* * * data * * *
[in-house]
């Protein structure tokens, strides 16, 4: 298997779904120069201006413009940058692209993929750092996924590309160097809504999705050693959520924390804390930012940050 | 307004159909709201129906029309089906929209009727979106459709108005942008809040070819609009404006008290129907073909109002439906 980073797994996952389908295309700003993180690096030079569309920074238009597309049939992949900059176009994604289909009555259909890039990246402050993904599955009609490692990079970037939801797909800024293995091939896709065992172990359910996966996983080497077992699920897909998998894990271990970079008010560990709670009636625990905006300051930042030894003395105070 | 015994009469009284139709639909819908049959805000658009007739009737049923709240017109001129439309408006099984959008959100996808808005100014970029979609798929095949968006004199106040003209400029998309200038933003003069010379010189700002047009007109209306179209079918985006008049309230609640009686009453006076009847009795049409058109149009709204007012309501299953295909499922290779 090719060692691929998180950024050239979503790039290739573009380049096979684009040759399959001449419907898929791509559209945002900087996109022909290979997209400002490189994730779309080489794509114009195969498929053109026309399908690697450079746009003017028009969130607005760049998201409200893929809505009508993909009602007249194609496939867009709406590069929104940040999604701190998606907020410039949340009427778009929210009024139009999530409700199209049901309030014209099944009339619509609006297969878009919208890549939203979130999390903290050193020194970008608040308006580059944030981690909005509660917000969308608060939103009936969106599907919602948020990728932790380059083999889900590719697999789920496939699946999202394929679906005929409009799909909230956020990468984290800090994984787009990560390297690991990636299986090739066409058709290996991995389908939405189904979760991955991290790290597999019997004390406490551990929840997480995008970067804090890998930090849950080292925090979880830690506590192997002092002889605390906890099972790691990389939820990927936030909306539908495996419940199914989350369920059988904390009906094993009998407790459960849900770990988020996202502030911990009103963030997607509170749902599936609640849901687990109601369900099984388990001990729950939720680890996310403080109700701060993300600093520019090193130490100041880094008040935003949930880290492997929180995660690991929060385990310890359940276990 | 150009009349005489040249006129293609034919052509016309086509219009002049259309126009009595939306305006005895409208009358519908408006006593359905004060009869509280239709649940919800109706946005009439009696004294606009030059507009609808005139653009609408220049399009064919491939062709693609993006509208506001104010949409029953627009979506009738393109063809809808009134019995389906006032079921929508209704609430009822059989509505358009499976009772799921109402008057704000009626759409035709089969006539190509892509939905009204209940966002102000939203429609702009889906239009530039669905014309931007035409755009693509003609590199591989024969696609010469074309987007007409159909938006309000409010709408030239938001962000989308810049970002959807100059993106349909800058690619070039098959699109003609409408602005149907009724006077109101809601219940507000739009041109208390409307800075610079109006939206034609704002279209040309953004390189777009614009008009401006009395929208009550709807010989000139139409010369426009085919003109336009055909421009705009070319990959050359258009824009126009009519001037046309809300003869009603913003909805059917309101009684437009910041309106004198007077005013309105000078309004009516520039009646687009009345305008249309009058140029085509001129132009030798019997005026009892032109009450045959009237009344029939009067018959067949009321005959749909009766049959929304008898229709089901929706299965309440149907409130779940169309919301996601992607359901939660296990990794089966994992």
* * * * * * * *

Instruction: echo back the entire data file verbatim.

[in-house]
């Protein structure tokens, strides 16, 4: 298997779904120069201006413009940058692209993929750092996924590309160097809504999705050693959520924390804390930012940050 | 307004159909709201129906029309089906929209009727979106459709108005942008809040070819609009404006008290129907073909109002439906 980073797994996952389908295309700003993180690096030079569309920074238009597309049939992949900059176009994604289909009555259909890039990246402050993904599955009609490692990079970037939801797909800024293995091939896709065992172990359910996966996983080497077992699920897909998998894990271990970079008010560990709670009636625990905006300051930042030894003395105070 | 015994009469009284139709639909819908049959805000658009007739009737049923709240017109001129439309408006099984959008959100996808808005100014970029979609798929095949968006004199106040003209400029998309200038933003003069010379010189700002047009007109209306179209079918985006008049309230609640009686009453006076009847009795049409058109149009709204007012309501299953295909499922290779 090719060692691929998180950024050239979503790039290739573009380049096979684009040759399959001449419907898929791509559209945002900087996109022909290979997209400002490189994730779309080489794509114009195969498929053109026309399908690697450079746009003017028009969130607005760049998201409200893929809505009508993909009602007249194609496939867009709406590069929104940040999604701190998606907020410039949340009427778009929210009024139009999530409700199209049901309030014209099944009339619509609006297969878009919208890549939203979130999390903290050193020194970008608040308006580059944030981690909005509660917000969308608060939103009936969106599907919602948020990728932790380059083999889900590719697999789920496939699946999202394929679906005929409009799909909230956020990468984290800090994984787009990560390297690991990636299986090739066409058709290996991995389908939405189904979760991955991290790290597999019997004390406490551990929840997480995008970067804090890998930090849950080292925090979880830690506590192997002092002889605390906890099972790691990389939820990927936030909306539908495996419940199914989350369920059988904390009906094993009998407790459960849900770990988020996202502030911990009103963030997607509170749902599936609640849901687990109601369900099984388990001990729950939720680890996310403080109700701060993300600093520019090193130490100041880094008040935003949930880290492997929180995660690991929060385990310890359940276990 | 150009009349005489040249006129293609034919052509016309086509219009002049259309126009009595939306305006005895409208009358519908408006006593359905004060009869509280239709649940919800109706946005009439009696004294606009030059507009609808005139653009609408220049399009064919491939062709693609993006509208506001104010949409029953627009979506009738393109063809809808009134019995389906006032079921929508209704609430009822059989509505358009499976009772799921109402008057704000009626759409035709089969006539190509892509939905009204209940966002102000939203429609702009889906239009530039669905014309931007035409755009693509003609590199591989024969696609010469074309987007007409159909938006309000409010709408030239938001962000989308810049970002959807100059993106349909800058690619070039098959699109003609409408602005149907009724006077109101809601219940507000739009041109208390409307800075610079109006939206034609704002279209040309953004390189777009614009008009401006009395929208009550709807010989000139139409010369426009085919003109336009055909421009705009070319990959050359258009824009126009009519001037046309809300003869009603913003909805059917309101009684437009910041309106004198007077005013309105000078309004009516520039009646687009009345305008249309009058140029085509001129132009030798019997005026009892032109009450045959009237009344029939009067018959067949009321005959749909009766049959929304008898229709089901929706299965309440149907409130779940169309919301996601992607359901939660296990990794089966994992």